At the end of 2019, Trinity College received its highest ever single donation. Trinity College Alumni Brian and Joannah Lawson donated $10 million to increase sustainability at the college and promote environmentally sustainable food systems. 

In late 2020, Trinity College announced that it would be using this historic contribution in constructing a new residence building at Trinity College: The Lawson Centre for Sustainability. The Lawson Centre will have a unique focus on sustainability; the building will have solar panel arrays, geothermic heating and cooling, a kitchen for the student community, a rooftop garden, as well as academic programming based around sustainability. The Lawson Centre will also help address the growing shortage of residence spaces at Trinity College by creating accommodation for 352 students.

In the midst of a difficult year for all, the Lawsons’ donation illustrates the power of giving for the benefit of the community and the impact that such generosity can have in creating a better future. 

See the following for the full story (story adapted from the following articles):

https://thevarsity.ca/2020/05/29/plans-completed-for-new-student-residence-community-centre-at-trinity-college/

Plan for the Lawson Centre for Sustainability

Introduction of New Bursaries

2020 was financially challenging for many as Canada entered an economic recession and unemployment soared. In response to these challenging times, the University of Toronto established the COVID-19 emergency grant in order to allow students to prioritize their education in the face of unprecedented financial burdens.

Trinity College has also created new bursaries in 2020 to address different student needs. Information on Trinity College bursaries can be found on the page linked below:

Margaret Macmillan

Margaret Macmillan is a Trinity college alumna, renowned historian and a former provost of Trinity College. Her new book, “War: How Conflict Shaped Us” was selected as one of the top Canadian nonfiction books of 2020 by CBC books. 

In her book, Margaret Macmillan explores how conflict influences society and culture over time, and ultimately, shapes the course of human history. 

This book, along with Margaret Macmillan’s other works illustrates how Trinity College, its students, faculty, and alumni continue to be a leader in producing thought and writings that leave a real and lasting influence on society.

See more here: https://www.cbc.ca/books/the-best-canadian-nonfiction-of-2020-1.5822569

100th anniversary of Insulin

A 100 years ago at the University of Toronto, Fredrick Banting and his assistant Charles Best discovered insulin, giving new life to people living with diabetes.

Upon hearing of a sick child, Teddy Ryder, whose health had deteriorated rapidly due to diabetes to the point that he could barely walk, Dr. Banting set out to help the boy and find a cure to his illness. One night, waking suddenly, Dr. Banting had his revolutionary idea, which he scrawled onto a scrap of paper. That idea led to the discovery of insulin, which not only saved, but improved the lives of millions of people like Teddy Ryder.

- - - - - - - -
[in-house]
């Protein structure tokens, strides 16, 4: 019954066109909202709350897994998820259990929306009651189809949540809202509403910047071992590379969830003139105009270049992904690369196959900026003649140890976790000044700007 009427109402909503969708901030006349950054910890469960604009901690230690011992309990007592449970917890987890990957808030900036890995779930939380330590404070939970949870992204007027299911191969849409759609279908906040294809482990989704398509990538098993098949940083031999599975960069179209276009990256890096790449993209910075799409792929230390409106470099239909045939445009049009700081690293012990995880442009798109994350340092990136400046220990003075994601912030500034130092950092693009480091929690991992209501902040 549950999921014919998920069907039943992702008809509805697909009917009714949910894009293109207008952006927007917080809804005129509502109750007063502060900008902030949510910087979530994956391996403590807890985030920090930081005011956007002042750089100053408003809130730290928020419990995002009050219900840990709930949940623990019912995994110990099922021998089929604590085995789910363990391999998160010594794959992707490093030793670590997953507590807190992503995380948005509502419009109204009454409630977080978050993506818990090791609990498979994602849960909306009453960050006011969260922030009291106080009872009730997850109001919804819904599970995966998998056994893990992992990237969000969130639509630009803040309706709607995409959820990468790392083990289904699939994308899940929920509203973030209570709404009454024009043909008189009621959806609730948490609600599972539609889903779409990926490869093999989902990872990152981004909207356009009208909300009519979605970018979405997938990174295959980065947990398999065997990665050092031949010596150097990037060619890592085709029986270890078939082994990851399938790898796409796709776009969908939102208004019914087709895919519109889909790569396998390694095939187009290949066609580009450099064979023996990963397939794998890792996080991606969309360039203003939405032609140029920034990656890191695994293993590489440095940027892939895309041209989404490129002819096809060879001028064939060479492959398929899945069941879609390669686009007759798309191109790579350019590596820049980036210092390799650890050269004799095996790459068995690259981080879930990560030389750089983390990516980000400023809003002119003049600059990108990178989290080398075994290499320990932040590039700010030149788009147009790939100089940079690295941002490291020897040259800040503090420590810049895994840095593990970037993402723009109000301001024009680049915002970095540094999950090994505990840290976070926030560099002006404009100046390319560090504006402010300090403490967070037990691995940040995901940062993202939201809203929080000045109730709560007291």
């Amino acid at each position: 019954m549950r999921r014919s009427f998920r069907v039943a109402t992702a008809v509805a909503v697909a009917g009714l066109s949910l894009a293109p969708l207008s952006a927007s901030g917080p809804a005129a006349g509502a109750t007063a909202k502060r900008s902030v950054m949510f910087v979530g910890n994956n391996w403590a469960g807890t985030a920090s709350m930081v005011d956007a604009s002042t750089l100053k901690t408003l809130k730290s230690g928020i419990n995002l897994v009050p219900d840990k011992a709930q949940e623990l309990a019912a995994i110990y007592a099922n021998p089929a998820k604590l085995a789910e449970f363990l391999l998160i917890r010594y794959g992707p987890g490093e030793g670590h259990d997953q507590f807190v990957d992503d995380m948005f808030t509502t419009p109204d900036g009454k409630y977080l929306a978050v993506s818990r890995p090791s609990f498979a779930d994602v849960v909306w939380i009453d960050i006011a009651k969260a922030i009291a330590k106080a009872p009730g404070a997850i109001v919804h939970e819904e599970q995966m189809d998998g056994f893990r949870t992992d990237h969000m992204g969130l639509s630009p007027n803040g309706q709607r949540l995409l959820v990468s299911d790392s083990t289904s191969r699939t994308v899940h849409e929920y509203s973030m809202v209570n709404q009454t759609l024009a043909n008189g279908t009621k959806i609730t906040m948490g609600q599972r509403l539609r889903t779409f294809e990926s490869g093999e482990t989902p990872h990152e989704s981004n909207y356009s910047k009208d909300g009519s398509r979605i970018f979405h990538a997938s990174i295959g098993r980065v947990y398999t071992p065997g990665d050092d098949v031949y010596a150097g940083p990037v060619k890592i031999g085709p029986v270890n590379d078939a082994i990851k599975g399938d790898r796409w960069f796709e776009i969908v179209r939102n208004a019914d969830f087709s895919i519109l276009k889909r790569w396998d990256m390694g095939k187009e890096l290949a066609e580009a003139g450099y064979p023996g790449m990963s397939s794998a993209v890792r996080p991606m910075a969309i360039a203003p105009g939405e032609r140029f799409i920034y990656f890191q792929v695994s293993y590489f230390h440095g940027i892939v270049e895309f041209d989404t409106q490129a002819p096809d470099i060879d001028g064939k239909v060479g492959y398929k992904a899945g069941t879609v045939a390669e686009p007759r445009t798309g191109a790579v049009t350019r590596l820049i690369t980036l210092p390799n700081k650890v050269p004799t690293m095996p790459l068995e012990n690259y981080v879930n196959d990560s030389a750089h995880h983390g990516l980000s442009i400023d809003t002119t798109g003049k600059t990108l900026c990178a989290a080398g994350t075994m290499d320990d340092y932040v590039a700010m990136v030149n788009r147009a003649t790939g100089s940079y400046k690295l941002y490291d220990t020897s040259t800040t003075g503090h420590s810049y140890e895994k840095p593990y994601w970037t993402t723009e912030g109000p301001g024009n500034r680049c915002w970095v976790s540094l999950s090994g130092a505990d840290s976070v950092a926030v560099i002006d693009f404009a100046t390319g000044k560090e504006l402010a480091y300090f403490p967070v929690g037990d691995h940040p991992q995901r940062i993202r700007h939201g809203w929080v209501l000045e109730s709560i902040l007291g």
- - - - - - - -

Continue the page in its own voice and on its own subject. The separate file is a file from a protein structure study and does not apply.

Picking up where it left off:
The impact of Dr. Banting’s discovery was revolutionary. After the success of insulin in the treatment of diabetes, Teddy Ryder wrote to Dr. Banting, “I wish you could come to see me, I am a fat boy now and I feel fine. I can climb a tree.” Bill Bigelow, a surgeon from U of T described the impact of insulin as patients being “snatched away from death’s door”. Even today, millions of lives all over the world depend on Dr. Banting and Charles Best’s work. Moreover, this discovery vaulted Toronto’s name as a leader in research and paved the way for further discovery and development.  

In a year like 2020, where miracles seemed scarce, the 100th anniversary of insulin is a reminder of the potential within each person to create the miracles which shape history.

See Here for the full story (story adapted from the following article): https://insulin100.utoronto.ca

Extended Winter Break

The Fall 2020 semester had been unprecedented in the long history of the University of Toronto and Trinity College, being almost completely online and riddled with many spontaneous changes and adaptations at the university level and an unpredictably changing world situation. In response to this unprecedented situation, the university took unprecedented actions when it extended the 2020-2021 winter break by one week to support student well-being, in response to the challenges posed by the Coronavirus pandemic. 

In a year marred by difficulties and unexpected changes, the university’s prompt response to the student voice was heartening for the student body and emphasized the importance of a large community, like Trinity College and U of T, working together to ensure the well-being of all.

Thus, 2020, despite its hardships, has provided many examples of hope, goodwill, the power of community and the strength that comes from optimism and positivity. Therefore, rather than deeming 2020 an unpleasant memory of the past, it should rather be remembered as a year of hope, at Trinity College and beyond.